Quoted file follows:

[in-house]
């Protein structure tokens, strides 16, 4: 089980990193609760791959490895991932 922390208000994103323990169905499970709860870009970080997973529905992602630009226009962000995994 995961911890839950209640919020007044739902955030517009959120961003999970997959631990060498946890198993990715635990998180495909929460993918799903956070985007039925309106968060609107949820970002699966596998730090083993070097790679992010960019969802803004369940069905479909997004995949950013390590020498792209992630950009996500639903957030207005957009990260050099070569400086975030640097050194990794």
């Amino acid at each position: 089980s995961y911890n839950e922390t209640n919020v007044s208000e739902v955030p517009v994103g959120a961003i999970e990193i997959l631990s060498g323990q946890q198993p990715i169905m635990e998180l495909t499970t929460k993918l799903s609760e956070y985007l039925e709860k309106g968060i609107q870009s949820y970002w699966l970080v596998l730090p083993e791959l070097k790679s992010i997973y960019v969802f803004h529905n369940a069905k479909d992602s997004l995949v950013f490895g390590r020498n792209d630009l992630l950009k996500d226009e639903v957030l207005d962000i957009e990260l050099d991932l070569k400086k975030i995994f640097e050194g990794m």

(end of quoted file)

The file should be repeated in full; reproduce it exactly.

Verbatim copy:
[in-house]
């Protein structure tokens, strides 16, 4: 089980990193609760791959490895991932 922390208000994103323990169905499970709860870009970080997973529905992602630009226009962000995994 995961911890839950209640919020007044739902955030517009959120961003999970997959631990060498946890198993990715635990998180495909929460993918799903956070985007039925309106968060609107949820970002699966596998730090083993070097790679992010960019969802803004369940069905479909997004995949950013390590020498792209992630950009996500639903957030207005957009990260050099070569400086975030640097050194990794």
């Amino acid at each position: 089980s995961y911890n839950e922390t209640n919020v007044s208000e739902v955030p517009v994103g959120a961003i999970e990193i997959l631990s060498g323990q946890q198993p990715i169905m635990e998180l495909t499970t929460k993918l799903s609760e956070y985007l039925e709860k309106g968060i609107q870009s949820y970002w699966l970080v596998l730090p083993e791959l070097k790679s992010i997973y960019v969802f803004h529905n369940a069905k479909d992602s997004l995949v950013f490895g390590r020498n792209d630009l992630l950009k996500d226009e639903v957030l207005d962000i957009e990260l050099d991932l070569k400086k975030i995994f640097e050194g990794m």